Ice molds, on the other hand, work like ice trays. You fill the mold with water, and the ice freezes into the shape of its container.
Molds usually consist of silicone or plastic materials, and while cheaper, do not produce as seamless or nice-looking ice balls.
Most Expensive Ice Balls (Plus 5 Affordable Alternatives)
Average Cost of Ice Ball Presses
You’ll find that most ice ball presses range between $200 and $1500. The range might seem extreme, but it boils down to the materials.
Ice ball presses made of copper or aluminum will cost more due to the metal being in high demand and harder to work with; however, they are the best materials for ice ball presses.
Cheaper variations usually consist of low-grade aluminum or stainless steel and won’t conduct heat as well, so the balls won’t come out as nice or easily.
The Meltdown name has reached massive popularity; Instagram and Forbes magazine featured them at one point.
The Meltdown Mogul consists of 99.8% copper, perfect for conduction and weight necessary to create ice balls.
In addition, its CatchAll base collects water as the ice melts to form the sphere, leaving you with a mess-free process.
Meltdown does have slightly less expensive models, the Copper Topper comes in at $1,295, and the Chubby model costs $895-$995.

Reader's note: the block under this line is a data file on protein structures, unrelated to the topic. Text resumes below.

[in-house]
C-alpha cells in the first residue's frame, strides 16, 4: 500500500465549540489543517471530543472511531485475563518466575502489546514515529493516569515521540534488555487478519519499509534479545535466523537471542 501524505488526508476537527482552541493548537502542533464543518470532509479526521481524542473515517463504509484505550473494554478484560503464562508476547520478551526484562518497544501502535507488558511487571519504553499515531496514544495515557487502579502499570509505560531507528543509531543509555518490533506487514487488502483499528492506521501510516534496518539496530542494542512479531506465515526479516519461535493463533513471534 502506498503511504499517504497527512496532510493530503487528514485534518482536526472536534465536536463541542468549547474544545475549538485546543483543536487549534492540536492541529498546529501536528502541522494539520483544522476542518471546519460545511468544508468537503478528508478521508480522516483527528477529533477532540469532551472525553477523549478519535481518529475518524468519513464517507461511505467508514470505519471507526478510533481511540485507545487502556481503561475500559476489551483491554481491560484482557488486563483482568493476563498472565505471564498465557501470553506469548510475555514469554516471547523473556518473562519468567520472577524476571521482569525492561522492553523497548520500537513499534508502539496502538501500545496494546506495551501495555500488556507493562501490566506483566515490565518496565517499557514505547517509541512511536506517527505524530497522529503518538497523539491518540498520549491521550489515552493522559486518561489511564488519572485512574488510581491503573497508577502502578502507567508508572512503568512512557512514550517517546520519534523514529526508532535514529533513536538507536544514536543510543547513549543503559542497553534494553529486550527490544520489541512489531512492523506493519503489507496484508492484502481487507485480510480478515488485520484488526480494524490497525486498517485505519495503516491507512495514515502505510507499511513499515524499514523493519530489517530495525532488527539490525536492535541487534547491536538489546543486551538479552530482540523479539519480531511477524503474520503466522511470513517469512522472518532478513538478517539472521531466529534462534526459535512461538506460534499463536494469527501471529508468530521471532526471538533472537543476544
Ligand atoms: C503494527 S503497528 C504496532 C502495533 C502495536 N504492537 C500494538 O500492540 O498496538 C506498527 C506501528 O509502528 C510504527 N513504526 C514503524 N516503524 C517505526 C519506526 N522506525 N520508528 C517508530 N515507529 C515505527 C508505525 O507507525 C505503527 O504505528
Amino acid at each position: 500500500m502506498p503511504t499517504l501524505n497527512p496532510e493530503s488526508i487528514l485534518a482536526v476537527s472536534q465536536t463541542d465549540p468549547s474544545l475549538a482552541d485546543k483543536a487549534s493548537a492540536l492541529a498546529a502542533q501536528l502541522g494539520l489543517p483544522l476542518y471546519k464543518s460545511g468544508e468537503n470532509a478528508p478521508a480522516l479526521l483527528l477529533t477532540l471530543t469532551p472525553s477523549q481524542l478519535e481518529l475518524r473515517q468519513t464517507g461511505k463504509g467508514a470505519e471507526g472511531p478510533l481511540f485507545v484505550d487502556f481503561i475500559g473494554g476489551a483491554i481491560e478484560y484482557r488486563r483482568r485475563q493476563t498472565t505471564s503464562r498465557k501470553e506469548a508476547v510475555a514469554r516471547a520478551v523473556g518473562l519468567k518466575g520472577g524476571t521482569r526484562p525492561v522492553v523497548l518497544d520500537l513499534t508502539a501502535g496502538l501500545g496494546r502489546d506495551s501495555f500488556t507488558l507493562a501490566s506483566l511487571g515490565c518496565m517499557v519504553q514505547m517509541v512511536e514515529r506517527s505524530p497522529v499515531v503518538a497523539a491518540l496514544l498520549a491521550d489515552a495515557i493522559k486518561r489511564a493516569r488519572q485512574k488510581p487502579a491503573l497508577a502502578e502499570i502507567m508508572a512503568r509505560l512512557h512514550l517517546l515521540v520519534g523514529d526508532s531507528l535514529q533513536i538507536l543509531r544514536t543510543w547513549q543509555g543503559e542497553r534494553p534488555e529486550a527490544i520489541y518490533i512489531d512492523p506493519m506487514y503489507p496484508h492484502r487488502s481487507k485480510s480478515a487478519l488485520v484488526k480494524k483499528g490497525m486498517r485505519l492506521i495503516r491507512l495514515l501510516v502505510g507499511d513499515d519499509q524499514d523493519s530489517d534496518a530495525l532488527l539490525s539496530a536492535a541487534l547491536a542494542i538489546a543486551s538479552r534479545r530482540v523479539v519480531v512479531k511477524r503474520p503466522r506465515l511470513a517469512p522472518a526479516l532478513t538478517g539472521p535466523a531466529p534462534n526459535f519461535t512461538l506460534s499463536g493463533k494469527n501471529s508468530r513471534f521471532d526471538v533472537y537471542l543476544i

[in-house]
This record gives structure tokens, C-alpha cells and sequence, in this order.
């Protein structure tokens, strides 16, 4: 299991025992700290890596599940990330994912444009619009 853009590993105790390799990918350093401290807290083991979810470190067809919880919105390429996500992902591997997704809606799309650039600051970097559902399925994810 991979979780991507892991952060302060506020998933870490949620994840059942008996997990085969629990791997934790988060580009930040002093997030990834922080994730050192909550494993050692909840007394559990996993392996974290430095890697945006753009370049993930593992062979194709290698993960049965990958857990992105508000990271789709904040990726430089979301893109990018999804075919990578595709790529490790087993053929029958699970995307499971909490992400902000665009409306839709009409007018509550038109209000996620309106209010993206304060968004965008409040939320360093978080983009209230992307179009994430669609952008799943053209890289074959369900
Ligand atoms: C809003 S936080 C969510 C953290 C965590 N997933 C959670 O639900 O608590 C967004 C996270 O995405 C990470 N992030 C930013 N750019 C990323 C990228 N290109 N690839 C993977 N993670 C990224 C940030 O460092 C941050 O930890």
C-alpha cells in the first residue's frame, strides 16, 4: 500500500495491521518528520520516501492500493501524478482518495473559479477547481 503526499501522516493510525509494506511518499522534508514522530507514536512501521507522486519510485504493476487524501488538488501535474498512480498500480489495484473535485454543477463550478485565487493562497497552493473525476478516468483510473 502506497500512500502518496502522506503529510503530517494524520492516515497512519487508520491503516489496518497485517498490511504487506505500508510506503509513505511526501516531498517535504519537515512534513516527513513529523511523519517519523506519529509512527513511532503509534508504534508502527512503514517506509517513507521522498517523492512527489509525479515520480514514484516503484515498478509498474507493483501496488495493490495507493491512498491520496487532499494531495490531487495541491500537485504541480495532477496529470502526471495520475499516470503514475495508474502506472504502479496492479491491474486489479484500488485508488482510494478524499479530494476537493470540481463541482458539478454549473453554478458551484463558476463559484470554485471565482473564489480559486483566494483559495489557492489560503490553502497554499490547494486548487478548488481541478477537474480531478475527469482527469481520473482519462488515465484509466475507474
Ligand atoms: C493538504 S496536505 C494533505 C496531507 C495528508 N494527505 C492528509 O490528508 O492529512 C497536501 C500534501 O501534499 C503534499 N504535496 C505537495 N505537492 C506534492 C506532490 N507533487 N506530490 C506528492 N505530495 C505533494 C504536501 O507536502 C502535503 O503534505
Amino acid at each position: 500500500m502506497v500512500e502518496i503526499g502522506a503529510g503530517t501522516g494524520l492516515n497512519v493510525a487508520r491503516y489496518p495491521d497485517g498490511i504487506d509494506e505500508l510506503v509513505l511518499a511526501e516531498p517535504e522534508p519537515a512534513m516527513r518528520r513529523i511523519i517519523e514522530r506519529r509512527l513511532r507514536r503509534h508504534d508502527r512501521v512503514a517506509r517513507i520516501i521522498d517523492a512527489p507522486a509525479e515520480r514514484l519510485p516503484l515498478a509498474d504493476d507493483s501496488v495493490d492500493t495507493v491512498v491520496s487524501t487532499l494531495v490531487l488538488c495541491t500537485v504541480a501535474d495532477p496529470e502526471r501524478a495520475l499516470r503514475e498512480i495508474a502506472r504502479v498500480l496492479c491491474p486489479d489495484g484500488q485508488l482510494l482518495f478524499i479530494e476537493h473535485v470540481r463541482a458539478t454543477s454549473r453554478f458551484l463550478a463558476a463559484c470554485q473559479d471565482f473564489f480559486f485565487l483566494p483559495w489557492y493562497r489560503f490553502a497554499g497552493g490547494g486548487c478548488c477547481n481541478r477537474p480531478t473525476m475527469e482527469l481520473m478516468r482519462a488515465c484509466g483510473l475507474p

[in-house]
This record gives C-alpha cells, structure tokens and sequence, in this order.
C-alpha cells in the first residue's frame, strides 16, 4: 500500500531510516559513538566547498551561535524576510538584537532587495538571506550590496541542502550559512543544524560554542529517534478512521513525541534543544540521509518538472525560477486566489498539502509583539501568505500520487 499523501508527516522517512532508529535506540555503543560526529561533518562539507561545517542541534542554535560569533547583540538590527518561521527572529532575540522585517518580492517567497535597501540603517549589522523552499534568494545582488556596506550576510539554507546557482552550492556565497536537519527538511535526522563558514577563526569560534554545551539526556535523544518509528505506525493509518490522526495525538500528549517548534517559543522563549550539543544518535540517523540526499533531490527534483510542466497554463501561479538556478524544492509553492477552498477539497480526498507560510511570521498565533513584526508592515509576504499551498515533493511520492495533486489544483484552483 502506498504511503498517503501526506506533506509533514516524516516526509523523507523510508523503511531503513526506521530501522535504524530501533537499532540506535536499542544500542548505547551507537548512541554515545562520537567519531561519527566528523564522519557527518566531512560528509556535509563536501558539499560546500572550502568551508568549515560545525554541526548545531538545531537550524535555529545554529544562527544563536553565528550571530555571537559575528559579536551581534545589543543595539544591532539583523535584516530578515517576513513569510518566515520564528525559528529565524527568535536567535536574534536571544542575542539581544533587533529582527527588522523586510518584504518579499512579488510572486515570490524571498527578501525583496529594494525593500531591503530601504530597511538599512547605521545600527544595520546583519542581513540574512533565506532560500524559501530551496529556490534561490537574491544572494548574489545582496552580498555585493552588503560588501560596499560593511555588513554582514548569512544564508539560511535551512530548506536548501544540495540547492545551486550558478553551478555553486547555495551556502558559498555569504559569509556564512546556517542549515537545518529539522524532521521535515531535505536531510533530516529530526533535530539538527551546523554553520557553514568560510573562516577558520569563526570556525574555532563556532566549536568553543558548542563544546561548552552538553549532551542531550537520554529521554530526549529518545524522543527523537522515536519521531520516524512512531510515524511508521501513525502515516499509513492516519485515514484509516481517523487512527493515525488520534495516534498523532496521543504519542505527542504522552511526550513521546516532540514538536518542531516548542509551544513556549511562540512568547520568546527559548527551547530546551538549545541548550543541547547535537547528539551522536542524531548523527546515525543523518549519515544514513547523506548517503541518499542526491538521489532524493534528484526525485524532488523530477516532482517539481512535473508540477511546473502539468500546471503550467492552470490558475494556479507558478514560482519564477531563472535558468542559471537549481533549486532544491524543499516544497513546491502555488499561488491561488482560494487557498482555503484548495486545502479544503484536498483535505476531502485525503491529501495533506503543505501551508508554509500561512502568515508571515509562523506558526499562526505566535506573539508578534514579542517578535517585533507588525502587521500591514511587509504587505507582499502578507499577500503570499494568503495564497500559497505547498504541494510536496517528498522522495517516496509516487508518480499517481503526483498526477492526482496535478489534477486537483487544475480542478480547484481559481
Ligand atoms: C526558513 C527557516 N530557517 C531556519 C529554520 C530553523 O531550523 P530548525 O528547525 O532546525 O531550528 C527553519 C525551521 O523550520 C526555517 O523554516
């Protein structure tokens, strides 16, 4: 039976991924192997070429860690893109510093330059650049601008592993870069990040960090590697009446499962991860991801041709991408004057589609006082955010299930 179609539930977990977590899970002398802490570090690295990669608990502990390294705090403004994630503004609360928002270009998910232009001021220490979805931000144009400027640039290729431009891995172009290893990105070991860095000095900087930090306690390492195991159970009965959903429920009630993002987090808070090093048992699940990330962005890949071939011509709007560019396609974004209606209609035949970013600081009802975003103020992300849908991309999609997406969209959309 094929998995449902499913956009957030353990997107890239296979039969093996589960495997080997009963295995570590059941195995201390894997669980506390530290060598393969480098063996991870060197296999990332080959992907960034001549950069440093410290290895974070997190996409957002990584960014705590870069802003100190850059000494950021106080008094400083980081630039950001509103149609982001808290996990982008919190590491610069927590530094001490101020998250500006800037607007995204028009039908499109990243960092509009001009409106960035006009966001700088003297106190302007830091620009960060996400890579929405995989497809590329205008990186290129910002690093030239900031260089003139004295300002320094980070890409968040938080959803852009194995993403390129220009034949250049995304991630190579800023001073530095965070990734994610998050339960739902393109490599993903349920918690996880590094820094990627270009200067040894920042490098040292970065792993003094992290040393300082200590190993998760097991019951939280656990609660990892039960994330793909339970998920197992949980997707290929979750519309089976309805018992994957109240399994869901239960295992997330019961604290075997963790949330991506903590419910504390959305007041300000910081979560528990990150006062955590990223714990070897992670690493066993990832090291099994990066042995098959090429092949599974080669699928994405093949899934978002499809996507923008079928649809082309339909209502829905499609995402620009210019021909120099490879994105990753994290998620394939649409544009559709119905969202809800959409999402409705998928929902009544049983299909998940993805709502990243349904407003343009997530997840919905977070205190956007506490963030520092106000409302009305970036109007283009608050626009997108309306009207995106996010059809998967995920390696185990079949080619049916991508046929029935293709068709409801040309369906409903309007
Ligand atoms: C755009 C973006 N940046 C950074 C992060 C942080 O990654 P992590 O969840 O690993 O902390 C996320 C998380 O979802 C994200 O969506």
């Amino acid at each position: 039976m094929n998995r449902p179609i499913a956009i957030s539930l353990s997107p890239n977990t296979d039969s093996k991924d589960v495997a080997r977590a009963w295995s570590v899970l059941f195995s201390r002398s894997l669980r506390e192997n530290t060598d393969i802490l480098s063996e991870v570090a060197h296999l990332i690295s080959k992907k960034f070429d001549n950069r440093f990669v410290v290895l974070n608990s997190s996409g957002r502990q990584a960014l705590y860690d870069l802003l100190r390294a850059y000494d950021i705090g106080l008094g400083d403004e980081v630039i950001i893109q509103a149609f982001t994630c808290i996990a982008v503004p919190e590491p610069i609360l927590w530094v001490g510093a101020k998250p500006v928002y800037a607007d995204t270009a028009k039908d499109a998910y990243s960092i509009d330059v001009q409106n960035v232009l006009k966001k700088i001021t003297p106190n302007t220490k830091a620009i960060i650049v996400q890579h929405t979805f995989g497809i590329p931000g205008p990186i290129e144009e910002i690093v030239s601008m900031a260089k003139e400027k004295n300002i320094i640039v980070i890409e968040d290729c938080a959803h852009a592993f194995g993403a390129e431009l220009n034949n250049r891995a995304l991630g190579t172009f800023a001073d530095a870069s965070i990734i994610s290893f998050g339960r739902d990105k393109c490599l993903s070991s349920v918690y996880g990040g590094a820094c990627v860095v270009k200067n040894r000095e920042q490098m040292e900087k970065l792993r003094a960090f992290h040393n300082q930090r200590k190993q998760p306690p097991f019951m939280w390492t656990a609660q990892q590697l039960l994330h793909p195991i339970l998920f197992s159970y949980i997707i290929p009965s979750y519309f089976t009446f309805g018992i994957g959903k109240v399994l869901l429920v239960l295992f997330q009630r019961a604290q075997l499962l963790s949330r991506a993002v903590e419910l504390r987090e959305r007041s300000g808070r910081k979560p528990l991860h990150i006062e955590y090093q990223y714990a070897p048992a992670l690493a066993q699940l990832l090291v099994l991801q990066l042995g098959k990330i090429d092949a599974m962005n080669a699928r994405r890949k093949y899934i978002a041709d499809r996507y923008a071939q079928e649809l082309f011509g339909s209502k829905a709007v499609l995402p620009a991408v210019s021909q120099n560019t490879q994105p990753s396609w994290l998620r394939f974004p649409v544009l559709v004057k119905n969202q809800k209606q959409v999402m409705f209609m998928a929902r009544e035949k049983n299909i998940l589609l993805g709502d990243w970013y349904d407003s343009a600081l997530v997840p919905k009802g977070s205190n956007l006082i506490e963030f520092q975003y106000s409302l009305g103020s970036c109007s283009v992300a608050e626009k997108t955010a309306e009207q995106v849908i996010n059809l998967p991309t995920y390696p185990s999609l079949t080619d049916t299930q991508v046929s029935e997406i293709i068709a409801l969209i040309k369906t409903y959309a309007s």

Offering professional results for a fraction of the cost at $299.99, Pressice’s Ice Ball Press Kit comes with all the bells and whistles to get you started with ice pressing.
The kit includes the ball press, a mat, drip tray, whisky glasses with leather coasters, and tongs. Of course, your package comes in a classy pine box, too.
The Icebirg Platinum press consists of an impressive 99.9% copper, more than its Meltdown competitor.
The Icebirg Platinum comes with a pressure release system and a knobless design for the ultimate user-friendly experience.
You can also purchase the Icebirg Platinum in a kit for $899 that includes storage, glasses, and other accessories.
K.O.I. or “King of the Ice” offers some unique features compared to their competition.
Their K.O.I. ice ball press features an integrated overflow pan, an ejector button for seamless ice removal, and a unique handle.
Additionally, K.O.I. offers exceptional customer service. However, their product consists of aluminum, so its conduction is less efficient than copper competitors.
5.Cirrus Iceball Press
Cirrus is a big name in the ice ball press industry. You can usually find their products carried by big name brand stores like William and Sonoma.
Their Ice Ball Press set has a lifetime warranty, a protective crush-proof case, tongs, and a drip tray.
Their product consists of Aircraft Grade 6061 Aluminum, anodized, and rustproof.
Cheaper Alternatives To Traditional Ice Ball Presses
We’ve found the most popular alternatives to more expensive ice ball presses. Check out the cost comparison and breakdown of the products below.
|Product Name||Product Material||Cost|
|Average Ice Ball Price||Copper or Aluminum||$300-$1500|
|Vevor Ice Ball Press||Aluminum||$169.99|
|Cumulus Ice Ball Press||Aluminum||$149|